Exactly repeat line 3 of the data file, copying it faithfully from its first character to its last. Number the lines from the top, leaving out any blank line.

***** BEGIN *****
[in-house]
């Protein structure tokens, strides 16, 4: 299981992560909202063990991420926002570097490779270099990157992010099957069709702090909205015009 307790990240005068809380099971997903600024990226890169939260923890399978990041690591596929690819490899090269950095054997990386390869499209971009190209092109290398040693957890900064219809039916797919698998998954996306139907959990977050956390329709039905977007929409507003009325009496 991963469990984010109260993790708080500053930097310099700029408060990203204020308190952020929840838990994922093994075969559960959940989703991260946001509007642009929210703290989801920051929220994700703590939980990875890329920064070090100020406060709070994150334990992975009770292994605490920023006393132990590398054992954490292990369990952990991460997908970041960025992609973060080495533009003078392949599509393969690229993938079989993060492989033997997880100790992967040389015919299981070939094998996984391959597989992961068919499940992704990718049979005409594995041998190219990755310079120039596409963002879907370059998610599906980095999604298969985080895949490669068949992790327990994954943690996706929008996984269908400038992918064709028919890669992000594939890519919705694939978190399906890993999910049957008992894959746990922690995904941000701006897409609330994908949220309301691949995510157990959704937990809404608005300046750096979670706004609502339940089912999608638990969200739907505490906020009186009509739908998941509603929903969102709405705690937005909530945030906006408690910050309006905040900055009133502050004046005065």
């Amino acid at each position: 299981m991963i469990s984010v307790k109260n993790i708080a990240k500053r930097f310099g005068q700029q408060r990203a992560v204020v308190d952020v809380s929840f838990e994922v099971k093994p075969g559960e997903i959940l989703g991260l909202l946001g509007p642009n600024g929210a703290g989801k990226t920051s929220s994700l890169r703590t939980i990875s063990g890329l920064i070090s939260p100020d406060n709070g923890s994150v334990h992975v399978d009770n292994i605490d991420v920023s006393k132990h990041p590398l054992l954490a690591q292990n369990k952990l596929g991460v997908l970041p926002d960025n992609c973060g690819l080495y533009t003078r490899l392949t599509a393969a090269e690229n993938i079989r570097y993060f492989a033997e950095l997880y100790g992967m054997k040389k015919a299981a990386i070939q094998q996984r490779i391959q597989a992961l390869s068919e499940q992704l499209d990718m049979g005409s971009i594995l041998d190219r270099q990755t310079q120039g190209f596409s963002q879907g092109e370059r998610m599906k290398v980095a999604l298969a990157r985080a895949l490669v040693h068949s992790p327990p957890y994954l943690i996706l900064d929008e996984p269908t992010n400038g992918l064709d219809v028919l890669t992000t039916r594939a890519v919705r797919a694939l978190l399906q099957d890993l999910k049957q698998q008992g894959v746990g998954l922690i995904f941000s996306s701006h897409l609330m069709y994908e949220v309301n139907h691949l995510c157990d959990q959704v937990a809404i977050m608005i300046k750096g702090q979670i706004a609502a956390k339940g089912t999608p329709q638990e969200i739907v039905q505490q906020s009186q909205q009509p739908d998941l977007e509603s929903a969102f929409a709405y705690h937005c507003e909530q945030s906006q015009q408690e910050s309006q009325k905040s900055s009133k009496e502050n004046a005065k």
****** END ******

């Amino acid at each position: 299981m991963i469990s984010v307790k109260n993790i708080a990240k500053r930097f310099g005068q700029q408060r990203a992560v204020v308190d952020v809380s929840f838990e994922v099971k093994p075969g559960e997903i959940l989703g991260l909202l946001g509007p642009n600024g929210a703290g989801k990226t920051s929220s994700l890169r703590t939980i990875s063990g890329l920064i070090s939260p100020d406060n709070g923890s994150v334990h992975v399978d009770n292994i605490d991420v920023s006393k132990h990041p590398l054992l954490a690591q292990n369990k952990l596929g991460v997908l970041p926002d960025n992609c973060g690819l080495y533009t003078r490899l392949t599509a393969a090269e690229n993938i079989r570097y993060f492989a033997e950095l997880y100790g992967m054997k040389k015919a299981a990386i070939q094998q996984r490779i391959q597989a992961l390869s068919e499940q992704l499209d990718m049979g005409s971009i594995l041998d190219r270099q990755t310079q120039g190209f596409s963002q879907g092109e370059r998610m599906k290398v980095a999604l298969a990157r985080a895949l490669v040693h068949s992790p327990p957890y994954l943690i996706l900064d929008e996984p269908t992010n400038g992918l064709d219809v028919l890669t992000t039916r594939a890519v919705r797919a694939l978190l399906q099957d890993l999910k049957q698998q008992g894959v746990g998954l922690i995904f941000s996306s701006h897409l609330m069709y994908e949220v309301n139907h691949l995510c157990d959990q959704v937990a809404i977050m608005i300046k750096g702090q979670i706004a609502a956390k339940g089912t999608p329709q638990e969200i739907v039905q505490q906020s009186q909205q009509p739908d998941l977007e509603s929903a969102f929409a709405y705690h937005c507003e909530q945030s906006q015009q408690e910050s309006q009325k905040s900055s009133k009496e502050n004046a005065k």